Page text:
One of my favorite parts of running the BookFetish site is hearing from all the up-and-coming writers who are trying to navigate through all the noise of the internet, and get their book noticed.
Unfortunately, due to the overwhelming volume of requests—and an average life expectancy—I have to turn down way more requests than I’d like to. It pains me to think of all the fantastic writing I’m missing, so it’s even more rewarding when I receive a book that just resonates.
Whether that resonation is due to the voice, writing style or topic, it’s hard to say, but one of my latest reads, Triceratops by Marcus Gorman (read review here) has it all—including a fantastic cover.
So, as usual, when I find someone with a great sense of humor who doesn’t mind answering silly questions I interview them. Marcus has agreed to subject himself—although I have to say that some of these ridiculous inquiries came from his book, so he only has himself to blame.
I love Seattle. It’s like a mix of San Diego and San Fran. How long have you lived there?
I’ve lived in Seattle since 2009, and as a native of Northern California (I was raised in Berkeley and Kensington), I can absolutely attest to Seattle’s similarities with San Francisco. Seattle has felt like everything I love about the Bay Area, except more condensed and with better traffic. I haven’t spent enough time in San Diego but have always enjoyed my time there, feeling it to be a laid-back, accessible, and friendly alternative to the sometimes overwhelming chaos of Los Angeles, where I went to college.
Well, I can tell you that L.A. and San Diego are practically different planets... Did you ever live in NYC?
I’ve never lived in NYC, but I have an obsession with the city and its artistic representations. Whether it’s film, drama, television, literature, music, or journalism, if it’s set in or around the city at any point in its history, I’m fascinated by it. Should I ever have enough money to live comfortably in NYC for the rest of my life, I would move in a heartbeat. Since around the age of 10, I’ve visited the city at least every two years, first with my family (mostly for theatergoing and sightseeing), and later for journalism conventions, film work, and a wedding anniversary. In the fall of 2011, I put together a Kickstarter project to fund a week-long research trip so I could get the details just right for the book.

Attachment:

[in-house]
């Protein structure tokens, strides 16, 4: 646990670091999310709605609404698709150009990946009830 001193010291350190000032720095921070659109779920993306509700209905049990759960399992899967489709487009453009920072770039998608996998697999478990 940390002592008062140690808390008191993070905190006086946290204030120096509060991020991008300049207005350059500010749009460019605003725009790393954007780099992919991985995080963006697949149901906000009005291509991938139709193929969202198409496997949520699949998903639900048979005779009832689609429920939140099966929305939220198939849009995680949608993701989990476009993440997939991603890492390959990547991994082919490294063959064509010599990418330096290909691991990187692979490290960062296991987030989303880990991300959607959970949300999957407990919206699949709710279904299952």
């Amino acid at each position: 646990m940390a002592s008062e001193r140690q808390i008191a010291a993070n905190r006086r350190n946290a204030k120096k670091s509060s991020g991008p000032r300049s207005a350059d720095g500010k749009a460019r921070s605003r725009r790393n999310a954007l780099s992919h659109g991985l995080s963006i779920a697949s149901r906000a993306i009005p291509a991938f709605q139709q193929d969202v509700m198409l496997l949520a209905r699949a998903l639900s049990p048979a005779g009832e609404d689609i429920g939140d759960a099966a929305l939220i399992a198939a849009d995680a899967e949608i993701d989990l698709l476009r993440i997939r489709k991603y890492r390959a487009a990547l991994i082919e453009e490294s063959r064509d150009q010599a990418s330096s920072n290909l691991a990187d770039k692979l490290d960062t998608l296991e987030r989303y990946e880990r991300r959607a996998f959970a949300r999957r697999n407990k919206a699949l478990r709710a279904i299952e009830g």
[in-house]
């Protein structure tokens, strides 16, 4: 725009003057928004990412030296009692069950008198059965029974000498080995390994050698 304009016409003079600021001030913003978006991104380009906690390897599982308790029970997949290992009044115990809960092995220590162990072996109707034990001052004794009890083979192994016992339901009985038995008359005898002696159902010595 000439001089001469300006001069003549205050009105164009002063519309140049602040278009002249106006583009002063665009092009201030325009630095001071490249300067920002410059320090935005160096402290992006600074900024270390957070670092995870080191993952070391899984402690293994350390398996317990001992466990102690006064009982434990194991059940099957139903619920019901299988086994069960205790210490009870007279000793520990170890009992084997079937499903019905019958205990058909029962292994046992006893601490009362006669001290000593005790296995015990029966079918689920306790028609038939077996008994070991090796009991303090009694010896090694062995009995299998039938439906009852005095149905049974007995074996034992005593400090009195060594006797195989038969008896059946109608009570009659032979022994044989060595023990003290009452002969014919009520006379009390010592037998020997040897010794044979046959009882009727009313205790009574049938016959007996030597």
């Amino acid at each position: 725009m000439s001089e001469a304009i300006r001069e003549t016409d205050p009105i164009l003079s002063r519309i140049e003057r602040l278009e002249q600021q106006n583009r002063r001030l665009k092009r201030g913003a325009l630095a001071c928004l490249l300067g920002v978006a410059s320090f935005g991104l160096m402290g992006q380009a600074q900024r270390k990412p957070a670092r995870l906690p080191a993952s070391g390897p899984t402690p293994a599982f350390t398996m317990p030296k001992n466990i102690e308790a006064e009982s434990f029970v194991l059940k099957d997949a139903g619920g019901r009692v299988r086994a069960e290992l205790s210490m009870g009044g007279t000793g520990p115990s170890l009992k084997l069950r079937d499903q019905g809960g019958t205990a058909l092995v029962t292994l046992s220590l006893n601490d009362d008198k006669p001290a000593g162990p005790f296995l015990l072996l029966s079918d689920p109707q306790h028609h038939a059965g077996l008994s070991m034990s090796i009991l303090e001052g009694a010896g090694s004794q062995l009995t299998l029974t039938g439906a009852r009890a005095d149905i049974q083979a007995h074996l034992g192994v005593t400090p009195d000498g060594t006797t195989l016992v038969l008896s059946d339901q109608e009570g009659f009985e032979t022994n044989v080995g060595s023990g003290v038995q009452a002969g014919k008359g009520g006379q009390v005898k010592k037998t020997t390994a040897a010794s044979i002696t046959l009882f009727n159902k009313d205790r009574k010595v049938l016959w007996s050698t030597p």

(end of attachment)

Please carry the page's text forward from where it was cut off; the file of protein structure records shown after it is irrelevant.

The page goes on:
It’s nice that you appreciate NYC so much. Those of us who live here wish we could afford it too. So, then setting your story here was a fairly obvious choice for you?
I set the story in NYC for a few reasons. I gave Henry my love for its artistic and cultural history, exploring his interests and influences and how it might fit into the city’s personality. For Charlotte, considering her backstory, her present circumstances, and her personality, she’s the kind of person who would impulsively move to New York at that age, as many friends have. I wanted a place far enough from Henry and Charlotte’s native land of Seattle so that it would feel otherworldly to them, exciting and confusing and even a little dangerous.
Well, it worked. Do you write full time?
That’s the ultimate goal, but my monetary circumstances prevent me from fulfilling my awesome dream of being able to work in my pajamas for all eternity.
There’s nothing better than sitting around in your pajamas, stewing in your own filth and writing. I highly recommend it. However, my husband does like it if I put on “big girl” clothes every once in a while. So you have a regular job then?